The app is nice because it does some thinking for you; it reminds you to take a break and helps you monitor for signs of trouble. Providers are incredibly resilient, but sometimes we can develop problems from the exposure to others’ trauma, and that’s what this app addresses.


  • Real Warriors Campaign Named Shorty Awards Finalist

    Reaching out is a sign of strength

    The Real Warriors Campaign achieved an exciting new social media milestone in March — a Shorty Awards Finalist nomination, placing third in popular votes for the government category and ranking as the most-voted-for U.S. government entity. As a finalist, the campaign is recognized as a major influencer among the world’s most well-known brands.


    Sponsored by Defense Centers of Excellence for Psychological Health and Traumatic Brain Injury, Real Warriors Campaign was launched in 2009, the same year the Shorty Awards first honored the best of social media by recognizing people and organizations making a difference. Today, the campaign is one of the most talked about brands in the military health space, and the Shorty Awards is the world’s premier social media awards program.


  • Problem Drinker? Get Screened, Find Out

    Man with drinks at a bar
    U.S. Air Force photo by Tech. Sgt. Russell McBride

    If you are like many people in the United States, you may occasionally drink alcohol. For most, drinking moderately is safe and may even offer health benefits. However, drinking can become a problem for some and for others, like those taking certain medications or living with medical conditions, it shouldn’t be used at all.

    April is designated “Alcohol Awareness Month” to draw attention to the seriousness of alcohol abuse. (April 11 is National Alcohol Screening Day). Because it can be difficult to realize when or if your drinking has become a problem, service members, veterans and their families are encouraged to take advantage of the free, anonymous alcohol-use screenings provided by Military Pathways.

    The screenings ask users to answer a simple set of questions about their drinking habits. Once users complete the screening, they receive feedback as to whether their symptoms are consistent with alcohol misuse as well as a list of resources on how and where to get further evaluation and help.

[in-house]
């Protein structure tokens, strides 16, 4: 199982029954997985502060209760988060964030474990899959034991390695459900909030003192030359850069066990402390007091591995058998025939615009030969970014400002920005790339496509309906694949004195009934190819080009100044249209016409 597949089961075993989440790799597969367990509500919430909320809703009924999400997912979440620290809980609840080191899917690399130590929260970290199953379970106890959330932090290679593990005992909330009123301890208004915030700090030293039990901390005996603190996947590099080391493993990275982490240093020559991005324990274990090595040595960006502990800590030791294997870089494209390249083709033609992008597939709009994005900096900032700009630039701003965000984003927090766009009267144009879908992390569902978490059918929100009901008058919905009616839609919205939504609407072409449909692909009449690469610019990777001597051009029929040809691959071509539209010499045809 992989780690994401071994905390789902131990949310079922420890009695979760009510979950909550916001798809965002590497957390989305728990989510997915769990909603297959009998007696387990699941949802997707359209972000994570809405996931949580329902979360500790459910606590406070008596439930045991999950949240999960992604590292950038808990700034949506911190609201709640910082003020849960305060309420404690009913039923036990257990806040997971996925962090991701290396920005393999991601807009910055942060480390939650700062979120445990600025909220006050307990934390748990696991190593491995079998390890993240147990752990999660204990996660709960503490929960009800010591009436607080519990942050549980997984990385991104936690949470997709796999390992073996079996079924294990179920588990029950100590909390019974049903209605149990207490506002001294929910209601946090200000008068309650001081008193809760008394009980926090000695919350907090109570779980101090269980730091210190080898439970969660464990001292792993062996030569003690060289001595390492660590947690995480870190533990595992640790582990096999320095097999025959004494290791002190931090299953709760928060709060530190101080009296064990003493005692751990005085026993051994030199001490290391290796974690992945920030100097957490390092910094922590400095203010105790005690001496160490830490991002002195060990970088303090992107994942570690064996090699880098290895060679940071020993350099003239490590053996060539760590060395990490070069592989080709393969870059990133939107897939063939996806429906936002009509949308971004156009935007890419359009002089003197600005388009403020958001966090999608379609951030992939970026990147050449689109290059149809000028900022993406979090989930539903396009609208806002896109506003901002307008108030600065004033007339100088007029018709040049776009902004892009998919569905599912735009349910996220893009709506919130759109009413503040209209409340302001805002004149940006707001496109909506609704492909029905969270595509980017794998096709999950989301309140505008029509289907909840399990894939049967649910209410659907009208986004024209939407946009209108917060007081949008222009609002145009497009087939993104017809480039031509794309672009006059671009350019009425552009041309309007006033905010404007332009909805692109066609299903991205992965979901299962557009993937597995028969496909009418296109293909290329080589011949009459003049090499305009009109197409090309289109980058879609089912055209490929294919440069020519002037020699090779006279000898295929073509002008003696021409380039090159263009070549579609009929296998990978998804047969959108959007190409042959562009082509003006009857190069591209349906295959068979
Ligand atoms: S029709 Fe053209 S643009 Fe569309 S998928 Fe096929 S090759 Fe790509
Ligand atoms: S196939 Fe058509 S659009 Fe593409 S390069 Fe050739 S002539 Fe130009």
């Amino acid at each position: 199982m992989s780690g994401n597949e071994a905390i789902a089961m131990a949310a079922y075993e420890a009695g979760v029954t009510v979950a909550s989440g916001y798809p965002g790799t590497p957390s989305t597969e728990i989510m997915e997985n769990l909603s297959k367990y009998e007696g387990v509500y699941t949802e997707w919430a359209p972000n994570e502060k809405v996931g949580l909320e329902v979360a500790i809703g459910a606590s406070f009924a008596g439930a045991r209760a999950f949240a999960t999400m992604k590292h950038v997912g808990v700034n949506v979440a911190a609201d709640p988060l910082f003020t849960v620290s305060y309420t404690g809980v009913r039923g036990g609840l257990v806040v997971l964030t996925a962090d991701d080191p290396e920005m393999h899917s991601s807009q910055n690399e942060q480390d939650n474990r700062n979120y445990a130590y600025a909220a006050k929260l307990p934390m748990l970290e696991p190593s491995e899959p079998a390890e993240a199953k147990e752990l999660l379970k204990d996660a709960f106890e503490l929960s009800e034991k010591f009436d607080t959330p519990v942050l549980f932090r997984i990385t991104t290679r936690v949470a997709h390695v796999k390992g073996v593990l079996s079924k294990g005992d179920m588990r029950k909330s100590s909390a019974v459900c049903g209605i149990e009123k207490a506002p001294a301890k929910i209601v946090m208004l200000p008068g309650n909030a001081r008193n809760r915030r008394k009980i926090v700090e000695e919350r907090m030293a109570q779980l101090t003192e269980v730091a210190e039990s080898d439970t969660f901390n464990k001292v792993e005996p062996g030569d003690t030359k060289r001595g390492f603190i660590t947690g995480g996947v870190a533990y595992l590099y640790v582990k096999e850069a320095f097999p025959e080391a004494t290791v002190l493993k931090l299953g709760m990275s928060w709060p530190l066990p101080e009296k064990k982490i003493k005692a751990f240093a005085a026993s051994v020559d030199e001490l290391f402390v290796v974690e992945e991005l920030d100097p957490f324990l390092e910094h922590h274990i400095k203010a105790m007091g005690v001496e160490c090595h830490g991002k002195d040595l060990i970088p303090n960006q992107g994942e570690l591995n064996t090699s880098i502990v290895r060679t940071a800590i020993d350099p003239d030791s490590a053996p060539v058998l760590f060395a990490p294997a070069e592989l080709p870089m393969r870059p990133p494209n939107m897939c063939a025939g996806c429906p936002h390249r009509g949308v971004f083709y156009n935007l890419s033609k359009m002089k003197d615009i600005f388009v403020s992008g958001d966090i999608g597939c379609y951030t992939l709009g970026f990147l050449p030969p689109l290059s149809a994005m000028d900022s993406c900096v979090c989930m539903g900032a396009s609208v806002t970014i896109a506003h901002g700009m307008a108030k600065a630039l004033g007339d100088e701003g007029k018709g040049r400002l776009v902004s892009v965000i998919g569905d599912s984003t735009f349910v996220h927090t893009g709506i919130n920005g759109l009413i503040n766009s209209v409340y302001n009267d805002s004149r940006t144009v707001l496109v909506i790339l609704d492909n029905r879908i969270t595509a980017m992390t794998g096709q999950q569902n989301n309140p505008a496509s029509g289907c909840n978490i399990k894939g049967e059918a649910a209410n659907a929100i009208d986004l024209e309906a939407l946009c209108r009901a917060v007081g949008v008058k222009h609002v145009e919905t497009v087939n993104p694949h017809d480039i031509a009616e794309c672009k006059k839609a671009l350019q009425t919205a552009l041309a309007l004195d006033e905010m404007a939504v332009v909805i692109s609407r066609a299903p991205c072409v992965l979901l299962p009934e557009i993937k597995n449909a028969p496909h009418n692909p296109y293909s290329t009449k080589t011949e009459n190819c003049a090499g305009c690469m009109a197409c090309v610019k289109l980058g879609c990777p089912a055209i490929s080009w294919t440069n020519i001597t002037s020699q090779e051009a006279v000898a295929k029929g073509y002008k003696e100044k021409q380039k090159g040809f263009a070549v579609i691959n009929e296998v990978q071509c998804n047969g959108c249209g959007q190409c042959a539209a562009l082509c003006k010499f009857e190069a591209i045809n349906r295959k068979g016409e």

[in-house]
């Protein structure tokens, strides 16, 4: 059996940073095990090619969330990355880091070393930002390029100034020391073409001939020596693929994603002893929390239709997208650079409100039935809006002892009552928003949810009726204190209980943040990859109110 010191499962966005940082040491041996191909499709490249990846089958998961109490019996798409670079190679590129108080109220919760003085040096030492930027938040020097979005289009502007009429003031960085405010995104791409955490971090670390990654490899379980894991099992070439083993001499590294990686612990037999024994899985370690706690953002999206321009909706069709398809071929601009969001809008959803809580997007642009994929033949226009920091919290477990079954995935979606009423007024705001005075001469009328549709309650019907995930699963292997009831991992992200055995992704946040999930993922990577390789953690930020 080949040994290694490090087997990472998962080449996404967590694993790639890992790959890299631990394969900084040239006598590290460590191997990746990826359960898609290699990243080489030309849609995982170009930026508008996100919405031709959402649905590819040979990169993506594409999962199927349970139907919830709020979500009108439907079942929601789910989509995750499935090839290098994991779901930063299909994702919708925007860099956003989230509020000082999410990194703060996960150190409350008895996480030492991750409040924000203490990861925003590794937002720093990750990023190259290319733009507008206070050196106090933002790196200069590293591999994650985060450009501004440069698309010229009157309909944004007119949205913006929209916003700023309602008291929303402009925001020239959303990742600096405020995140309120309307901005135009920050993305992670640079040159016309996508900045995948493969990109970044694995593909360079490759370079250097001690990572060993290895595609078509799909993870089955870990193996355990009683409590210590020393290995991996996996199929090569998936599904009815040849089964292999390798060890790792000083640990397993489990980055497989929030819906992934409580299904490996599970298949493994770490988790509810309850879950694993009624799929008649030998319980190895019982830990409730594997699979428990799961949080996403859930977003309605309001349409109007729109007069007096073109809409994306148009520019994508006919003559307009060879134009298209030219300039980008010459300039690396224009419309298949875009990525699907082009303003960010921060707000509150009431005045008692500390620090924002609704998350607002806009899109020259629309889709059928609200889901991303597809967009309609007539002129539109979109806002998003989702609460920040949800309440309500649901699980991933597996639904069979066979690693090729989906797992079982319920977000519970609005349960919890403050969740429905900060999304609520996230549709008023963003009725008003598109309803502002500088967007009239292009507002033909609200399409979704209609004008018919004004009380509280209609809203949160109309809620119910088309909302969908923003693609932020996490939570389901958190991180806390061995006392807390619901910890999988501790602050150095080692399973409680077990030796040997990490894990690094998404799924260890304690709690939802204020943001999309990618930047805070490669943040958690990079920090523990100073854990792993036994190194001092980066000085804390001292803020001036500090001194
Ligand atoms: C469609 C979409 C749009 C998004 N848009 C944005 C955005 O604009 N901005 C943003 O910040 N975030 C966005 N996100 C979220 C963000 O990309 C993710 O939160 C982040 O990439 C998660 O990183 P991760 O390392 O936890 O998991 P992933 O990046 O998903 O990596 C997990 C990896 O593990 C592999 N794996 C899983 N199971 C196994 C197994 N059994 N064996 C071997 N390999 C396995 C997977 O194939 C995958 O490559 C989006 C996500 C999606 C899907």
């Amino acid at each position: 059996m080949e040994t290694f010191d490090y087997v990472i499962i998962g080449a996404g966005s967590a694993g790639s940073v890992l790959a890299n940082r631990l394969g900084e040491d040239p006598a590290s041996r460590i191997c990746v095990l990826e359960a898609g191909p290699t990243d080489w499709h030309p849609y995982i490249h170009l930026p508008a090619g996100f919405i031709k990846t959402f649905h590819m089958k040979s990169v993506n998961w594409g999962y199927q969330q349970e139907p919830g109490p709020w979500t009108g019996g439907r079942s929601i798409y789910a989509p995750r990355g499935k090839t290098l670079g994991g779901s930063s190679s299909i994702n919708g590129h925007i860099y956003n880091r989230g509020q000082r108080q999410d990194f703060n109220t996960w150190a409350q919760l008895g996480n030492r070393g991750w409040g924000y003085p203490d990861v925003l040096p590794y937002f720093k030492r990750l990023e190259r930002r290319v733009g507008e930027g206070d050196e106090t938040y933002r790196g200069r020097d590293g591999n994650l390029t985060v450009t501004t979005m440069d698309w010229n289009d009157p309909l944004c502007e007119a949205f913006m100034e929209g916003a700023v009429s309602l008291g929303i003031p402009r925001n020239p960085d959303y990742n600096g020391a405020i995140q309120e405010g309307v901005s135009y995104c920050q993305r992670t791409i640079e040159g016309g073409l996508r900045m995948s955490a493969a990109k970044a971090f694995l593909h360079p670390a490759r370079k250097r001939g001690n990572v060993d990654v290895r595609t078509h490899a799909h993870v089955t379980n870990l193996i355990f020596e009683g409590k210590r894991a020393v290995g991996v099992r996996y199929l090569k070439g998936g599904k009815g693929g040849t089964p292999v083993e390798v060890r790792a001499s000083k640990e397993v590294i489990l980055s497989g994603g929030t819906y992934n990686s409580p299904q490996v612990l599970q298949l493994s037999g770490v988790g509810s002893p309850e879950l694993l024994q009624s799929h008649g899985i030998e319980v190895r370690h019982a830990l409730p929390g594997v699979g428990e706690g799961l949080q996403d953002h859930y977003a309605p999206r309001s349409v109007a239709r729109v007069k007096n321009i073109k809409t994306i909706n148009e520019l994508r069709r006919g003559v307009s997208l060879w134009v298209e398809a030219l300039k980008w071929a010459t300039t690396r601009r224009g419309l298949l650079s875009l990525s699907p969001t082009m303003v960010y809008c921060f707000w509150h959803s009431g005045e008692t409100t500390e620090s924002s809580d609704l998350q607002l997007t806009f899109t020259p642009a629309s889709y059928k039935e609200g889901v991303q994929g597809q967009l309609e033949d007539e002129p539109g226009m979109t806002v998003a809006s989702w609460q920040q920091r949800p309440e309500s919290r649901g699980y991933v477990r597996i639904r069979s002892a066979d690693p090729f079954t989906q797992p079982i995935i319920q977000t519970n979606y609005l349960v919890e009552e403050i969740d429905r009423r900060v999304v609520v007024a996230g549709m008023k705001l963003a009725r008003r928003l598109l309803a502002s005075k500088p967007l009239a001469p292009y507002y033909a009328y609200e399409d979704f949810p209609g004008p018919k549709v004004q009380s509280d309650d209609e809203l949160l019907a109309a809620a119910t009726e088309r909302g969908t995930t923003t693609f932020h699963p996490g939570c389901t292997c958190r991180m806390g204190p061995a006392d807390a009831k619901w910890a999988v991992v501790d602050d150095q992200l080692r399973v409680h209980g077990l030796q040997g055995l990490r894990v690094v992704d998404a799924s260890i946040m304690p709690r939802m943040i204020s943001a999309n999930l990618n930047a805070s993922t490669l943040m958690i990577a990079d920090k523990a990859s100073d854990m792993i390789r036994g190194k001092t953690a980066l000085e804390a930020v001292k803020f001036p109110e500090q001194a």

• Dizziness Following Mild TBI: Learn How to Evaluate, Manage

    General balance test
    DoD photo by Air Force Tech. Sgt. Michael R. Holzworth

    The vestibular, or inner ear system, is complex, sensitive and easily disrupted. Injuries to the inner ear can be a source of dizziness and balance problems, common symptoms following traumatic brain injury (TBI) that may cause significant disruption to a person’s quality of life. Health care professionals taking part in a webinar the Defense Centers of Excellence for Psychological Health and Traumatic Brain Injury (DCoE) hosted in March had an opportunity to learn more about evaluating and managing vestibular dysfunctions following TBI and the importance of early intervention.

    In the webinar, “Dizziness Post Mild TBI Management and Evaluation,” Dr. Erik Viirre, a Department of Neurosciences adjunct professor at the University of California School of Medicine in San Diego, discussed assessment and management techniques for health care professionals to consider when working with patients experiencing dizziness associated with mild TBI.

    Viirre explained that dizziness is identified as a sensation of imbalance, instability or altered spatial orientation. It’s typically categorized into one of the following three types: